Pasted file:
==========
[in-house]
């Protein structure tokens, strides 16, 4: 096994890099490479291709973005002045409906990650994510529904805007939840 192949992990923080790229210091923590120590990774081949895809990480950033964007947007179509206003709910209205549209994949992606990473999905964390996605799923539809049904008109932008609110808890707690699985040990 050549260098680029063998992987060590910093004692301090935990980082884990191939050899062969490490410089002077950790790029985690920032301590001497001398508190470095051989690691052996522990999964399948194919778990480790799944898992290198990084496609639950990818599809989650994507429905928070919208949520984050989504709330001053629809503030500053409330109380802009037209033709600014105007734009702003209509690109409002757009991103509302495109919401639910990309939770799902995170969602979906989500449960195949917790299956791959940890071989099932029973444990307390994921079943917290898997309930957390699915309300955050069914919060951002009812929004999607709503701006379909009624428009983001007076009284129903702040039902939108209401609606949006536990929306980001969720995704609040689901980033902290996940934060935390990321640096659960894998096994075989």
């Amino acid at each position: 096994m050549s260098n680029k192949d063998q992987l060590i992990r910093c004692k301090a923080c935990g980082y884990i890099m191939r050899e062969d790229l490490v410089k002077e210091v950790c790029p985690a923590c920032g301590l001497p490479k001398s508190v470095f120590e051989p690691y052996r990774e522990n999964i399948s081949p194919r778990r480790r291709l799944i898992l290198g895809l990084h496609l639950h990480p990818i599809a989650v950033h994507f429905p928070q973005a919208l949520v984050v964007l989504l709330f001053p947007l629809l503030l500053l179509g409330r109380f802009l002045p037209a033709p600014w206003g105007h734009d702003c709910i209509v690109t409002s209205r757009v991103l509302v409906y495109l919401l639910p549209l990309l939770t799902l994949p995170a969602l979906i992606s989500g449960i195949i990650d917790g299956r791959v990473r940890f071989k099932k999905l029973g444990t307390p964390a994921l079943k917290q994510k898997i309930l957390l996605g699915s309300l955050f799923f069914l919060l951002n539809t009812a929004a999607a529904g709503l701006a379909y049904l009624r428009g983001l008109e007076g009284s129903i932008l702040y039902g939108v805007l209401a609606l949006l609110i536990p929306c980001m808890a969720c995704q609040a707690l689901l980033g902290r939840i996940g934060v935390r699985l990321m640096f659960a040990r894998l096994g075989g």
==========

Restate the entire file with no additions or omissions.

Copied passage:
[in-house]
């Protein structure tokens, strides 16, 4: 096994890099490479291709973005002045409906990650994510529904805007939840 192949992990923080790229210091923590120590990774081949895809990480950033964007947007179509206003709910209205549209994949992606990473999905964390996605799923539809049904008109932008609110808890707690699985040990 050549260098680029063998992987060590910093004692301090935990980082884990191939050899062969490490410089002077950790790029985690920032301590001497001398508190470095051989690691052996522990999964399948194919778990480790799944898992290198990084496609639950990818599809989650994507429905928070919208949520984050989504709330001053629809503030500053409330109380802009037209033709600014105007734009702003209509690109409002757009991103509302495109919401639910990309939770799902995170969602979906989500449960195949917790299956791959940890071989099932029973444990307390994921079943917290898997309930957390699915309300955050069914919060951002009812929004999607709503701006379909009624428009983001007076009284129903702040039902939108209401609606949006536990929306980001969720995704609040689901980033902290996940934060935390990321640096659960894998096994075989």
């Amino acid at each position: 096994m050549s260098n680029k192949d063998q992987l060590i992990r910093c004692k301090a923080c935990g980082y884990i890099m191939r050899e062969d790229l490490v410089k002077e210091v950790c790029p985690a923590c920032g301590l001497p490479k001398s508190v470095f120590e051989p690691y052996r990774e522990n999964i399948s081949p194919r778990r480790r291709l799944i898992l290198g895809l990084h496609l639950h990480p990818i599809a989650v950033h994507f429905p928070q973005a919208l949520v984050v964007l989504l709330f001053p947007l629809l503030l500053l179509g409330r109380f802009l002045p037209a033709p600014w206003g105007h734009d702003c709910i209509v690109t409002s209205r757009v991103l509302v409906y495109l919401l639910p549209l990309l939770t799902l994949p995170a969602l979906i992606s989500g449960i195949i990650d917790g299956r791959v990473r940890f071989k099932k999905l029973g444990t307390p964390a994921l079943k917290q994510k898997i309930l957390l996605g699915s309300l955050f799923f069914l919060l951002n539809t009812a929004a999607a529904g709503l701006a379909y049904l009624r428009g983001l008109e007076g009284s129903i932008l702040y039902g939108v805007l209401a609606l949006l609110i536990p929306c980001m808890a969720c995704q609040a707690l689901l980033g902290r939840i996940g934060v935390r699985l990321m640096f659960a040990r894998l096994g075989g």